On the Old Calendar the Nativity of our Lord according to the flesh was celebrated yesterday. I apologize for being a day late as the following is a festal greeting of St. Amvrossy of Optina written to a monastic community under his direction. This is Letter 2 taken from the book: Collections of Letters to Monastics, by our Holy Father–Elder Amvrossy of the Optina Hermitage, Optina Hermitage 1995 (2nd edition).
To those who are wise in the Lord!
By the mercy and the long-suffering of God once again we have reached the time of the yearly feast of Christ’s Nativity. In place of the usual simple congratulations I want to say a few words about the great mystery of this holy feast. The holy Church in her hymns already calls the faithful to contemplate with uplifted minds the travels of the master, and with purified hearts to be mysteriously delighted with the immortal supper in the lowly cave. How has the Omnipresent One bowed the heavens and come down to earth without leaving the Father’s bosom! How the Invisible was seen! How the co-eternal Word and consubstantial Son of God became the Son of a Virgin! How He Who is pre-eternal and incomprehensible beyond everything is born from a virgin today as an infant! How He who is inaccessible to all, as an infant is today embraced by the motherly virginal arms! How the One Who covers the heavens with clouds, is today as an infant wrapped in swaddled bands! How the One who created everything in wisdom is today, as a swaddled infant, put into the manger so that He will free mankind from irrationality! How the One who feeds everything as an infant is nourished with a mother’s milk! O, the awesome mystery! O the incomprehensible thing! Now God indisputably became man so that He would make man into god, which was foretold by the prophet: “I said that ye are gods and all of you are sons of the most High”—but, what of our mortality —“and we, like men, shall die”! (Psa. 81:6) What vanity is ours, which causes us to neglect the divine adoption as sons! (cf. Rom. 8:15, 23; Gal. 4:5; Eph. 1:5)
We have more love for the slavery of passions, and because of our evil will, we voluntarily and involuntarily bend our necks before the adversary! What blindness and distortion is ours! Blessed are the ears of those shepherds who heard the angels in the air sing “Glory to God in the highest”, and the announcement of “peace on earth and God’s good will among men”. (Luke 2:14) Blessed are their eyes which saw, like a blameless lamb, Him Who was pastured in Mary’s womb. Blessed are those who are deemed worthy of God’s good will and peace which surpasses all understanding. Blessed are the wise men who came from afar to worship the One Who was born from the Virgin, and who brought to Him worthy gifts: gold as to a King, incense as to God, and myrrh as to the Immortal dead man. Blessed are also all those who worship Him in the spirit and truth, bringing Him gifts, each according to his own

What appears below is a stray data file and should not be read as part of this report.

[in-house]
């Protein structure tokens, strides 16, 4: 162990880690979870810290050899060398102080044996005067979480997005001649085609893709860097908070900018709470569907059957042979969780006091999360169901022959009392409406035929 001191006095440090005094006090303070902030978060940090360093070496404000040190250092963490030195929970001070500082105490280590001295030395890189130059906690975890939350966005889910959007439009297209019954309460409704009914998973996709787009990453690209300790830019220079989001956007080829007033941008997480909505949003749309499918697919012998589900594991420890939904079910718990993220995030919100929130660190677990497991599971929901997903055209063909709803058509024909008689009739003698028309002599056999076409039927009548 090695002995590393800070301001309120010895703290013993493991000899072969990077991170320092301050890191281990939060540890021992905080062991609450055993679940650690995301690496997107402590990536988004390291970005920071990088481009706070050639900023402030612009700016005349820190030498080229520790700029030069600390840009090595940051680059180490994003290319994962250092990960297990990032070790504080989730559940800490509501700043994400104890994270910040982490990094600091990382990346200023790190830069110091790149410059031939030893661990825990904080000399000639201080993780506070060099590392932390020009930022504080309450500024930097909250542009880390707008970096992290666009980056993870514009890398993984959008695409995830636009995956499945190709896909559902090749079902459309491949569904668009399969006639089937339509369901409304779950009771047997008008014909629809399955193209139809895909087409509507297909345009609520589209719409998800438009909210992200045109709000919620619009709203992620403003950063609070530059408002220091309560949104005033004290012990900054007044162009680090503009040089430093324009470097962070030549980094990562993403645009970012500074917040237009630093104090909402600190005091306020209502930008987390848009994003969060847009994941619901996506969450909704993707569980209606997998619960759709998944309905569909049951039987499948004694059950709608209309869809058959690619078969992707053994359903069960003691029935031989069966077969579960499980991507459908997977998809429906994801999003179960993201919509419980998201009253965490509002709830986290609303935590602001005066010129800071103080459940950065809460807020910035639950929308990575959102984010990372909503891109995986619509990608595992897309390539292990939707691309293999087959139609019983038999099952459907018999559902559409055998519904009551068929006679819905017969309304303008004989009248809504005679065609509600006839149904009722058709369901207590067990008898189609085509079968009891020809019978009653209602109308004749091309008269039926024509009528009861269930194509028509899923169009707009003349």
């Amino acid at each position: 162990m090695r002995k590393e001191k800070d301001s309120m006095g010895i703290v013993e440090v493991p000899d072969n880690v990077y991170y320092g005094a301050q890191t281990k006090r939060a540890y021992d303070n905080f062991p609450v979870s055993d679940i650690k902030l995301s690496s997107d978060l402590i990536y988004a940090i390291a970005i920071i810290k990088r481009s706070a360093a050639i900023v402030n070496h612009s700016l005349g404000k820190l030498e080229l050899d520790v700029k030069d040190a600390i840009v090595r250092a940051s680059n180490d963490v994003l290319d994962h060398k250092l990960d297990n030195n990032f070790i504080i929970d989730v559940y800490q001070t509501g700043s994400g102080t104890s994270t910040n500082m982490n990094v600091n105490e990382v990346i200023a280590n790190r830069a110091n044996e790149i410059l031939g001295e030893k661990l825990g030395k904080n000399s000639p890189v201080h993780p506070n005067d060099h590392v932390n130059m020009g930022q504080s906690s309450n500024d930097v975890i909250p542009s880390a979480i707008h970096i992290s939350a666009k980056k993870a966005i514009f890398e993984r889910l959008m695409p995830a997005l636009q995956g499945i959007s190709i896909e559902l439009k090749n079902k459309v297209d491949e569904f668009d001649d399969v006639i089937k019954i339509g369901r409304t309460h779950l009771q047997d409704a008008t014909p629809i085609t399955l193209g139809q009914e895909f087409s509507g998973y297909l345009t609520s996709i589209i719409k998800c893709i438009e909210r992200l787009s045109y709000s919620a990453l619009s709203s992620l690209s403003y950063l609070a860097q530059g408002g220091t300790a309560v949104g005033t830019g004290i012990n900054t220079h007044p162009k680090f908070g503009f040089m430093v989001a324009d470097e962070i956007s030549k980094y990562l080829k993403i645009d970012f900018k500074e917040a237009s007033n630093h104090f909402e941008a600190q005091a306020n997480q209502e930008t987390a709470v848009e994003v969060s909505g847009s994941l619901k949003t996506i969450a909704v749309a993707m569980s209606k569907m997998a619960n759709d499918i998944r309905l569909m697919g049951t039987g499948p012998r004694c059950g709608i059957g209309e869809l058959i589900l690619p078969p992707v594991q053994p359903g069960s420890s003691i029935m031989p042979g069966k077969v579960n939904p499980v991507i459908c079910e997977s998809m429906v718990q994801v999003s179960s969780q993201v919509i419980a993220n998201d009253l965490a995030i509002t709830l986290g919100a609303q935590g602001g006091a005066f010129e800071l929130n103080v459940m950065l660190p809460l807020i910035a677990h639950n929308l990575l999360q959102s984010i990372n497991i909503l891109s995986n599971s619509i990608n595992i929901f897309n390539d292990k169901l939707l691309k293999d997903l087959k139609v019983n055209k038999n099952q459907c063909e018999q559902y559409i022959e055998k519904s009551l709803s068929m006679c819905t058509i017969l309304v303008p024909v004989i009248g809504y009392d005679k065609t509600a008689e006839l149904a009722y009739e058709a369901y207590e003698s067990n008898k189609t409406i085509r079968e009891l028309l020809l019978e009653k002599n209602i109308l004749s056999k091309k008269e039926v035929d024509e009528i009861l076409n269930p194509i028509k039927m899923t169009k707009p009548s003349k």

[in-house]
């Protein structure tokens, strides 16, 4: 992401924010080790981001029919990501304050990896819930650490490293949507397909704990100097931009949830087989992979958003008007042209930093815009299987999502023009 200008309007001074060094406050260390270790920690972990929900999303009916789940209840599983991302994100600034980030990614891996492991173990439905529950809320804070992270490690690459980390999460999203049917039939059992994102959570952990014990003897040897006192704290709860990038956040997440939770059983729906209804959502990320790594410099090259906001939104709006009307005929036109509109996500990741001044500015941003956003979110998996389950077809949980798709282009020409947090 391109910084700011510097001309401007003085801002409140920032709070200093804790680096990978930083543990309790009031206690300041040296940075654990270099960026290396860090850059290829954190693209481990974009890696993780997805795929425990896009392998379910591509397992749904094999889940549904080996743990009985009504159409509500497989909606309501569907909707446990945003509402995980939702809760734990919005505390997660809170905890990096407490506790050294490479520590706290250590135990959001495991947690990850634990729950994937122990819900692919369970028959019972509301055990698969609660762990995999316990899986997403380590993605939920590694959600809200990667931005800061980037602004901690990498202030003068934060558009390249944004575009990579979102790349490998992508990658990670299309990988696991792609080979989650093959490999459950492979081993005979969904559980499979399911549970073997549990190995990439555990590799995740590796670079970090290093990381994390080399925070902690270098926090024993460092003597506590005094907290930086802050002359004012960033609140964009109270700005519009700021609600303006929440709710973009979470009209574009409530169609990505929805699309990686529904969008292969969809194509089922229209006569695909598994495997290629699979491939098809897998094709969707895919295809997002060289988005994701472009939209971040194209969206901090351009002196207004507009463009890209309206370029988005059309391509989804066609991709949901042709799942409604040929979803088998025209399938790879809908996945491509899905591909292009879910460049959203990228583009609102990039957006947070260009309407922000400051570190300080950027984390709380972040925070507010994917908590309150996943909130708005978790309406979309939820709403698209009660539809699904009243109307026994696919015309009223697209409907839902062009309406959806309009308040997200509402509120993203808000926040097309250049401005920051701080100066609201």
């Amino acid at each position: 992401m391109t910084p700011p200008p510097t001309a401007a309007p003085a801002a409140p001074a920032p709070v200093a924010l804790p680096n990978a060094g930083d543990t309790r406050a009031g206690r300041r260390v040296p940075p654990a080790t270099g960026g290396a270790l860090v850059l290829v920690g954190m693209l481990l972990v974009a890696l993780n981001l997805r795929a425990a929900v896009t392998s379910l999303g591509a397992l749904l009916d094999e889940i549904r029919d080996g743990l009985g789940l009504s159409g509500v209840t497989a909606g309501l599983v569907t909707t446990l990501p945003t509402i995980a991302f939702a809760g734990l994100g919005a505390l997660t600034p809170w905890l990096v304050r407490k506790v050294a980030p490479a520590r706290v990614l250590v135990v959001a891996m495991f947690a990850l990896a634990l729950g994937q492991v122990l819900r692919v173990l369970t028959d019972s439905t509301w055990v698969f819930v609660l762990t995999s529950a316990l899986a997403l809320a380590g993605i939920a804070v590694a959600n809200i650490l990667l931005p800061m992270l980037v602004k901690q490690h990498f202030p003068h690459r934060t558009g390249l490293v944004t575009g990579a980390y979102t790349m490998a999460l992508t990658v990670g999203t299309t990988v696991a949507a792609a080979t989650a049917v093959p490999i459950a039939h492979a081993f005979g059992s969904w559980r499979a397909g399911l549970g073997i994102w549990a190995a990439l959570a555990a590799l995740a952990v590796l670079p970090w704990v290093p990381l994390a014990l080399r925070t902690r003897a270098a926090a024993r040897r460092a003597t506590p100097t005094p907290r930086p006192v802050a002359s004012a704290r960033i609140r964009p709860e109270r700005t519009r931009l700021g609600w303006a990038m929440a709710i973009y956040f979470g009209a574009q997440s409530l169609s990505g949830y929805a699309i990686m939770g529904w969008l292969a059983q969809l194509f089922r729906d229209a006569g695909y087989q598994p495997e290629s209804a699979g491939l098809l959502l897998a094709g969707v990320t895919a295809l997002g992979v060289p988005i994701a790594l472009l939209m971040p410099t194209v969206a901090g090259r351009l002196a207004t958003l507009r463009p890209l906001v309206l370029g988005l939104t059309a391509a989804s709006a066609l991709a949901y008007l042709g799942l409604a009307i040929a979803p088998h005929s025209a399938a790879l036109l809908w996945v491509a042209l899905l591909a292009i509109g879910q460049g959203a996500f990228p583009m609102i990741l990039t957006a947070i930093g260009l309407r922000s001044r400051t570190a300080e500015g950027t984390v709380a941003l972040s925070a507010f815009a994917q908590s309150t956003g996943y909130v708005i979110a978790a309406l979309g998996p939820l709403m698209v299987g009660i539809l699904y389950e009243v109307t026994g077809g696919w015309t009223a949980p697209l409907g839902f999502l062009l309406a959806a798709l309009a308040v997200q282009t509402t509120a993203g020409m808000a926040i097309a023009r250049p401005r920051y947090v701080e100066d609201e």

capacity: one the righteous coins of mercifulness—as though gold, another as though incense and the good-smelling censor—the glorification and the many prayers of repentance and of confession, another yet, like the fine perfumed myrrh—the grateful memory of sufferings and the reverend worship to the life-giving wounds of the one Who became incarnate and Who was crucified in the flesh for our
But what can we do, we who are depressed and insensitive – among whom I am first – who cannot take delighted in that immortal supper in the lowly cave, not having a mind elevated from earth, nor a cleansed heart? Humbling and reproaching ourselves, let us pay attention with reverence to the reading and singing in the Church. And let us receive from them, as from a source of life and of immortality, the comfort and instruction and salvation by the mercifulness and unutterable love for men of the One who was incarnate for us—the Son of God. To Whom is due all glory and power, honor and worship together with His eternal Father and the most-holy and good and life-giving Spirit, now and ever
and unto the ages of ages. Amen.